These players might see me as, “Oh, hey, this is someone who knows the ropes. Why is she here? Why is she coming in on our season? This is ours. This isn’t fair.” I mean, if you watched Big Brother 19, Paul came waltzing in, and there were some people not so happy he was there. He did make it work. I can see people having ownership of, “This is my time. This is my limelight. Why are you here?” because, if there’s anything I know about Survivor players, it’s that they’re always vying for attention, even when their seasons are over. I always try to let people have the spotlight, and I think I am able to exist while also letting these people have the spotlight.
I wrote an EW article about the percentage chances of getting to the end in mixed seasons featuring new and returning players, and in Survivor, if you’re a new player in a mixed season, you have an 8.6% chance of making it to the final three.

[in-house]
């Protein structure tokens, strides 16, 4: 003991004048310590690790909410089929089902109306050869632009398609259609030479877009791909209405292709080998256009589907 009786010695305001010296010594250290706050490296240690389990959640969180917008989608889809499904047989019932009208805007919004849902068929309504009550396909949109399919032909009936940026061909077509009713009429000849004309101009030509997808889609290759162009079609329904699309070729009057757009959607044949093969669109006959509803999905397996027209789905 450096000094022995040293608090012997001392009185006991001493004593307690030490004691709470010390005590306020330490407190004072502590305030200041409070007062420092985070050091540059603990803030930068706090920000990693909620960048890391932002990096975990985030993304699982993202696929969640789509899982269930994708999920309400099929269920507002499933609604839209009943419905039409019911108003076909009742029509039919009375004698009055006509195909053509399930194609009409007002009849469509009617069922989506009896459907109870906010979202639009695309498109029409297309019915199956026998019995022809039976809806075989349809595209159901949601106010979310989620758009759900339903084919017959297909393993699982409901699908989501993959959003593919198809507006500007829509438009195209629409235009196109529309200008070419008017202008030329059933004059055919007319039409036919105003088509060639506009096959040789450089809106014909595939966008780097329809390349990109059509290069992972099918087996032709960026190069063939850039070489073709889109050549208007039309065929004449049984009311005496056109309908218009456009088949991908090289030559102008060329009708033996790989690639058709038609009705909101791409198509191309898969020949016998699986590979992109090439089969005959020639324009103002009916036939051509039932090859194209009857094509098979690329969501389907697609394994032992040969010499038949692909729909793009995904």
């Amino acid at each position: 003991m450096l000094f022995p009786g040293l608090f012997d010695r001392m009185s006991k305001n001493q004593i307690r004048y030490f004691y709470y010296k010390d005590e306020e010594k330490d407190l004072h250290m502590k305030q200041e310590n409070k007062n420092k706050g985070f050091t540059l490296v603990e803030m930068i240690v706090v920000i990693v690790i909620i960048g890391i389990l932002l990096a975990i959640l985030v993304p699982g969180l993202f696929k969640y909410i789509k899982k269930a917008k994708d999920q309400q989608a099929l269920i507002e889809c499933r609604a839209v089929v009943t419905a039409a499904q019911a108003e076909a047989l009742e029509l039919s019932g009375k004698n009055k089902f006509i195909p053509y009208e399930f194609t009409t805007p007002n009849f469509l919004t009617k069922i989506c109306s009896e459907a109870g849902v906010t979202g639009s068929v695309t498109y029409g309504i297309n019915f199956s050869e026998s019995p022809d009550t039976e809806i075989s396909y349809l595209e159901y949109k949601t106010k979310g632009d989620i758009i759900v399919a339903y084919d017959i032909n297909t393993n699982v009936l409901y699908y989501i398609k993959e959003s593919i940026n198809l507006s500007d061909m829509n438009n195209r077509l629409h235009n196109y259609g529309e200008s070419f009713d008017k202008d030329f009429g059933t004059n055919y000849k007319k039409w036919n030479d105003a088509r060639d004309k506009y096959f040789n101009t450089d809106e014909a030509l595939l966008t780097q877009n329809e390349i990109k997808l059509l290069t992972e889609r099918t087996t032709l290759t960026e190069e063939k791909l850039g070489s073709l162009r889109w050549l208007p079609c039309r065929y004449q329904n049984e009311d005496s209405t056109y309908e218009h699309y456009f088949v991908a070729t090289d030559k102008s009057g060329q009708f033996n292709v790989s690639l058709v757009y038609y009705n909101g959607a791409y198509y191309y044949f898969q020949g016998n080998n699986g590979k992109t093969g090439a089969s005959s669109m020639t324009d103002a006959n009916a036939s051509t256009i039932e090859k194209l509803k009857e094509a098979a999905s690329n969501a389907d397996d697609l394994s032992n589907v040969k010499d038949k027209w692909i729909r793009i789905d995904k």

And if you’re a returning player in a mixed season, you have a 28.2% chance of making it to the final three.
That’s the thing. Some people would say, “Oh, that’s comforting.” I told myself I was gonna come in confident, but I think this level of slight anxiety is a good thing. I love your numbers, Dalton. Have fun with your numbers, but I still feel nervous. You don’t know what’s going out there. You don’t know who you’re with. I do not want to fall in that 100-minus-28-point-whatever-percent. I want to take it day by day, like I do every time, because the beginning of the game is always my least favorite part of it.